How To Reactivate a Business Contact You Really Need

We all have excuses for failing to maintain relationships and business contacts.  Whether the excuses are valid or not doesn’t matter.  What DOES matter is how you handle your long-lost contacts moving forward.  If the contact is important to you, personally or professionally, you need to follow these steps:

  • Think of the personal, or business, value a specific person has to you. Decide for sure that you want to recommit to a relationship with this person for the value it brings to you.  Then remember the #1 Rule:  You achieve your own goals by helping others achieve theirs.
  • Prepare for making contact again:
    • Check out Facebook and LinkedIn and the people you know in common. FindHow To Reactivate a Business Contact out what this person has been doing lately.  By doing this you will most likely find a good entre to a new conversation with them.  Send them a friend request on Facebook if you choose, but personal contact is better.
    • Review your past relationship to locate the pretext that you can add to the entre you discovered in the step above. If you have any email threads where you did something good for the other person, keep them handy.
    • Now that you have an idea of their life today, think about how the other person may remember you. Imagine what type of subject heading or initial conversation would engage them:
      • How does it feel being an empty-nester?
      • What has been the biggest challenge of your new role at [Company X]?
      • What do you like about living in [name of town/city]?
    • Even if you feel guilty, do NOT make the initial communication about you and what you did or didn’t do. Make the communication about THEM.
  • Craft an opening call or email asking about the other person’s life, such as:
    Hi Mark, This is ___ from your old marketing department.  I just heard that _____ and couldn’t wait to be in touch and find out more from you.
    Don’t mention your current job.
    Don’t mention your real reason for the contact.
    Don’t provide contact information under your signature, keep it personal.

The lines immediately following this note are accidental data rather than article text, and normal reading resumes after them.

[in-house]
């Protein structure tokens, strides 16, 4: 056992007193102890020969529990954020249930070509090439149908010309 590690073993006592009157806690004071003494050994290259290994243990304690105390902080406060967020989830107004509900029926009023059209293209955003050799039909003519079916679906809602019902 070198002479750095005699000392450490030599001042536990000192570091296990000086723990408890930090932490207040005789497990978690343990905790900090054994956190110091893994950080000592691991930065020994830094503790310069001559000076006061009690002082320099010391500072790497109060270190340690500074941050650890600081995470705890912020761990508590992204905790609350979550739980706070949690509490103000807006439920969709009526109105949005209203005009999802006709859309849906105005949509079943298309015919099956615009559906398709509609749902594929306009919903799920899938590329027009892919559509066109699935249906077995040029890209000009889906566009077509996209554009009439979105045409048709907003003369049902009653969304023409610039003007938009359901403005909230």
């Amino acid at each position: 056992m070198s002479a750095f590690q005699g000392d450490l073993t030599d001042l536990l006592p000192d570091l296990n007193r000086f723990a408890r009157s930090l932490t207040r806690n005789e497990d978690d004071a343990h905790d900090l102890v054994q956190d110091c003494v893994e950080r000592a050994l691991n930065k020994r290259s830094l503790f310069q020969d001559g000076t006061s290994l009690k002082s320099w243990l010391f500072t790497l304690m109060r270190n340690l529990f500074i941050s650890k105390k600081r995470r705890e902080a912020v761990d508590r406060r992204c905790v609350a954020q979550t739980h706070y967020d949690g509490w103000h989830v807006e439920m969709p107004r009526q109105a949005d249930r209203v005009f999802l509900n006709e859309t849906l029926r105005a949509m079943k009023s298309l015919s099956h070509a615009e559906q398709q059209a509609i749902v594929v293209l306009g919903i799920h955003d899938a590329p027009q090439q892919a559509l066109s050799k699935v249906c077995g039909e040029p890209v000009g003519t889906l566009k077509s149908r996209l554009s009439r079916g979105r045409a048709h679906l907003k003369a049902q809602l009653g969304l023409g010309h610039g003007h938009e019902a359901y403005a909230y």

Don’t include URL’s or links or any information about you.
  • Follow up with your email and include a good memory.
  • Wait until the other person asks about your business/job before you bring it up. When they do ask what you are doing, tell them your business situation, but don’t ask for business.  Re-create your relationship first.  Let them come to you.  Then you can “gently” ask for their business.

If you are sincerely interested in reactivating a business relationship, following the above steps will help you do so successfully.

Cheers,
SD County Escrow Team

How Often Do You Convey Customer Appreciation? Is It Enough?

The thing we seem to be lacking most today is time.  But one of the greatest relationship and business builders is appreciation.  So taking the timeHow often do you show customer appreciation? to reach out can be one of the wisest investments you can make.

Who, What & When:

  • Reflect on your values, goals and accomplishments, and remember those who have helped you along your path.
  • Genuine and personal appreciation is deeply felt. Empty or token appreciation is easily recognized as such and can create a negative result.
  • Pretend it is a tweet; keep it short and specific, personal and true.
  • Timeliness is very important. Late is, of course, better than never but may be perceived as an afterthought.

Think about how you feel when someone takes the time to appreciate you.  It seems in this world that appreciation and customer service are two of the most lacking business practices.  You can stand out, while making a difference to your customers and in your business, by taking time to show your sincere appreciation!

Cheers,
SD County Escrow Team

5 Daily Habits That Will Make You A Powerful Influencer